In The Tourist Trail, the word bycatch gets tossed around a bit. Fisherman use the word to refer to the marine creatures unintentionally caught in nets and on longlines. Creatures like sharks, whales, and even penguins.

The word has always bothered me in how it trivializes the lives of those unintended targets.

I read yesterday about a horrible incident at a sanctuary at the Okapi Wildlife Reserve in the Democratic Republic of Congo. Poachers armed with AK47s killed seven members of the organization, burned every building down, and killed 15 okapi.

The poachers weren’t there for the okapi. They were searching for ivory tusks.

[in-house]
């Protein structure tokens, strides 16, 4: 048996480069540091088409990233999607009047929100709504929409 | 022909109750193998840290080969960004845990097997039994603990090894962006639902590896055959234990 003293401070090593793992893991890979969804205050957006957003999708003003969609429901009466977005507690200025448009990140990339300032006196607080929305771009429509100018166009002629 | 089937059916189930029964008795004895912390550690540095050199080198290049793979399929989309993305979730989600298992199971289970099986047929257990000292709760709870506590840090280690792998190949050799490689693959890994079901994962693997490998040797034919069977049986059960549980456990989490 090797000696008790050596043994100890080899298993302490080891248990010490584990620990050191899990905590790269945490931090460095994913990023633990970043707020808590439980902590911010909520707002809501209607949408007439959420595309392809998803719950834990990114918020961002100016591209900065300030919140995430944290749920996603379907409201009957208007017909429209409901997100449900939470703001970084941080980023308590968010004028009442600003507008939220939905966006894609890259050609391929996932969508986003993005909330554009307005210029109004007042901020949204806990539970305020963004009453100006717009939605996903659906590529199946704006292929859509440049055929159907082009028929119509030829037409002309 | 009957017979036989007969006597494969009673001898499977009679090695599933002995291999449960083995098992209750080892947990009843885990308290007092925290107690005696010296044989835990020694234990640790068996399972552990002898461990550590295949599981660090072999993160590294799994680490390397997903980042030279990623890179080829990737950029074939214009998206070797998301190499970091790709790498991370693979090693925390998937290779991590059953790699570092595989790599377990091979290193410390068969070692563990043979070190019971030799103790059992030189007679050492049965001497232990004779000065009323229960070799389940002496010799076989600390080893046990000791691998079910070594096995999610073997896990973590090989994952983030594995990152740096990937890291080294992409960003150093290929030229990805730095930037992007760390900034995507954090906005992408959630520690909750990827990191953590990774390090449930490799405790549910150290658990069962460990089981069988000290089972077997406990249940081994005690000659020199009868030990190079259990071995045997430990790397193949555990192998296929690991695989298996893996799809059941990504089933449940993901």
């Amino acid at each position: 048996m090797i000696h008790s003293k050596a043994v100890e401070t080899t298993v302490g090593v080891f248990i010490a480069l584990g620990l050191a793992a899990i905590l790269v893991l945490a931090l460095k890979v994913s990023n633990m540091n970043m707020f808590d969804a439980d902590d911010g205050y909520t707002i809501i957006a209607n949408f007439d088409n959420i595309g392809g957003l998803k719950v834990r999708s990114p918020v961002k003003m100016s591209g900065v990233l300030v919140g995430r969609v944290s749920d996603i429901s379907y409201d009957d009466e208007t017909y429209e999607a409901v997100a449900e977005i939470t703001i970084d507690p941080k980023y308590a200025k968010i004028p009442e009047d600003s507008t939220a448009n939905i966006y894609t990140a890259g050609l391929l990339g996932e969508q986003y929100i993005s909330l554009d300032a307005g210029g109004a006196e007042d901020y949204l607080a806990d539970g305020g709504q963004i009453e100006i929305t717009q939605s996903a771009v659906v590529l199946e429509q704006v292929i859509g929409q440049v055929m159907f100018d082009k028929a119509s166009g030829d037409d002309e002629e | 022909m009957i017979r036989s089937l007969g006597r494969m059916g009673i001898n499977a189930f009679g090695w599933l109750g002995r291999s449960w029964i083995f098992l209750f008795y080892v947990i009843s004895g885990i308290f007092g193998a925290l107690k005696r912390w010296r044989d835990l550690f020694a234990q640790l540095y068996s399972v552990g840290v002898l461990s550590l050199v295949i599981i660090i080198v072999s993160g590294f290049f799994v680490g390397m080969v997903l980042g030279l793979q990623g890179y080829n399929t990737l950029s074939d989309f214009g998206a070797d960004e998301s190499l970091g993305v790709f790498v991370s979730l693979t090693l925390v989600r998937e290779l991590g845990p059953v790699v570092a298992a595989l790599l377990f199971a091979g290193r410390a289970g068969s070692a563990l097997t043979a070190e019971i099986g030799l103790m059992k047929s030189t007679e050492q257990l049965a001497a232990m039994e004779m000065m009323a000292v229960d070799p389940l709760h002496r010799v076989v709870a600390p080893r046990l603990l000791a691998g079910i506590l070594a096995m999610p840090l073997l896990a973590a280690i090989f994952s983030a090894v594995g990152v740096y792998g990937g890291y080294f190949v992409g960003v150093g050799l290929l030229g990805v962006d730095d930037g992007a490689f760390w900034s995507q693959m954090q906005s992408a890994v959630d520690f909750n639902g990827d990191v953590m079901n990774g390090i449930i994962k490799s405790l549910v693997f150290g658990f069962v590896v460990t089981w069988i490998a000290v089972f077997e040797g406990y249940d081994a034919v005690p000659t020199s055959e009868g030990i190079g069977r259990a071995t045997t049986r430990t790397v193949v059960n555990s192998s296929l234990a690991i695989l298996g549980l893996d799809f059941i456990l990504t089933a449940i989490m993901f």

The naturalists and the okapi they had fought so hard to protect — they were merely bycatch.

The ivory market is thriving, thanks in large part to China. According to this article:

Last year, some 24 tons of ivory was seized around the world — the product of an estimated 2,500 elephants — making it the worst year for elephant poaching since an international ban on commercial ivory trading began in 1989, according to Traffic, a wildlife trade monitoring network.

Eight of 10 elephants that die are killed by poachers.

And as this incident so brutally illustrates, elephants are not the only living creatures who suffer.

The Okapi Wildlife Reserve is rebuilding. And they need donations. If you’ve got a few dollars to spare, you can donate here.


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